Figure 1
Representative horizontal μCT images of femurs
Figure 2
Representative images of co-culture with BMMSCs and LN cells

Here, we provided experimental evidence that activated T lymphocytes are responsible for the BMMSC apoptosis through the Fas/FasL pathway, resulting in an accelerated osteoporosis phenotype in OVX mice. Moreover, aspirin appears to prevent osteoporosis by inhibiting BMMSC apoptosis and osteoclast-mediated bone resorption. Therefore, pharmacologic targeted regulation of BMMSCs by aspirin may offer a new approach for estrogen-deficient osteoporosis treatment. However, more detailed studies on the mechanism of aspirin-mediated anti-osteoporosis and proper dosing is critical to elucidate the role of aspirin in osteoporosis treatment.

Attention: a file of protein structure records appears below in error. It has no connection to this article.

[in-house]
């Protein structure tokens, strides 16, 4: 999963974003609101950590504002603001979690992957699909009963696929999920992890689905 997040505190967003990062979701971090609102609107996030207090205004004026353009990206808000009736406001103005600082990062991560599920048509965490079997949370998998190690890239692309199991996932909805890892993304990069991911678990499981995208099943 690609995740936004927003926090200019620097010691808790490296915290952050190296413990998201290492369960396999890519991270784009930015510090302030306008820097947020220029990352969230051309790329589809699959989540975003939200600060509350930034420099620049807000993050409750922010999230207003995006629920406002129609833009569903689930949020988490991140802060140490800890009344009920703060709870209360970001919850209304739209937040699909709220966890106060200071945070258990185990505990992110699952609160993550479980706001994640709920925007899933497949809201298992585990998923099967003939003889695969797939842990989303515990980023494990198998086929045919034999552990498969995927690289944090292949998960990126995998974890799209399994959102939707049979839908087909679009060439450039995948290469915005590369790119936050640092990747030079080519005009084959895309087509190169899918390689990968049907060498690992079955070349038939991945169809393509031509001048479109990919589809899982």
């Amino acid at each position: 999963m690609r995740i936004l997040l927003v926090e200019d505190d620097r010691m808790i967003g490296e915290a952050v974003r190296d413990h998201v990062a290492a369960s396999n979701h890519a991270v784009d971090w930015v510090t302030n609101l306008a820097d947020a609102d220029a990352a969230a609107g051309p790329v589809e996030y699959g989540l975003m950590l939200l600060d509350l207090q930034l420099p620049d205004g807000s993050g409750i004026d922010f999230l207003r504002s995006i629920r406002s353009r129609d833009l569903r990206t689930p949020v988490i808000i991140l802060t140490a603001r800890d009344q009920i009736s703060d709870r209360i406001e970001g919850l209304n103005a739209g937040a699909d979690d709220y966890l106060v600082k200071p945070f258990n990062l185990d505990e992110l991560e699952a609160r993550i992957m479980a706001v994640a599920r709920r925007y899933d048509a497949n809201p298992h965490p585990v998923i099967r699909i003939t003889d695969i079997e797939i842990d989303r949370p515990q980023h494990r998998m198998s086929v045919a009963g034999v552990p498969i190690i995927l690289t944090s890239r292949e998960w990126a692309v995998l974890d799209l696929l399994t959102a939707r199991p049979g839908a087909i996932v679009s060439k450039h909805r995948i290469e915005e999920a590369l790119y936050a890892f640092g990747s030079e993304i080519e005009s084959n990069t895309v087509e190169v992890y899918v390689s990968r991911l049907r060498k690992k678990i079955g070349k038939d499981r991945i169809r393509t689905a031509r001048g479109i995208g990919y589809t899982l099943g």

Financial & competing interests disclosure

The authors have no relevant affiliations or financial involvement with any organization or entity with a financial interest in or financial conflict with the subject matter or materials discussed in the manuscript. This includes employment, consultancies, honoraria, stock ownership or options, expert testimony, grants or patents received or pending, or royalties.

No writing assistance was utilized in the production of this manuscript.

Contributor Information

Songtao Shi, Associate Professor, Center for Craniofacial Molecular Biology, University of Southern California School of Dentistry, 2250 Alcazar Street, CSA 103, Los Angeles, CA 90033, USA, Tel.: +1 323 442 3038; Fax: +1 323 442 2981; ude.csu@soatgnos.

Takayoshi Yamaza, Center for Craniofacial Molecular Biology, University of Southern California School of Dentistry, 2250 Alcazar Street, CSA 103, Los Angeles, CA 90033, USA.

Kentaro Akiyama, Center for Craniofacial Molecular Biology, University of Southern California School of Dentistry, 2250 Alcazar Street, CSA 103, Los Angeles, CA 90033, USA.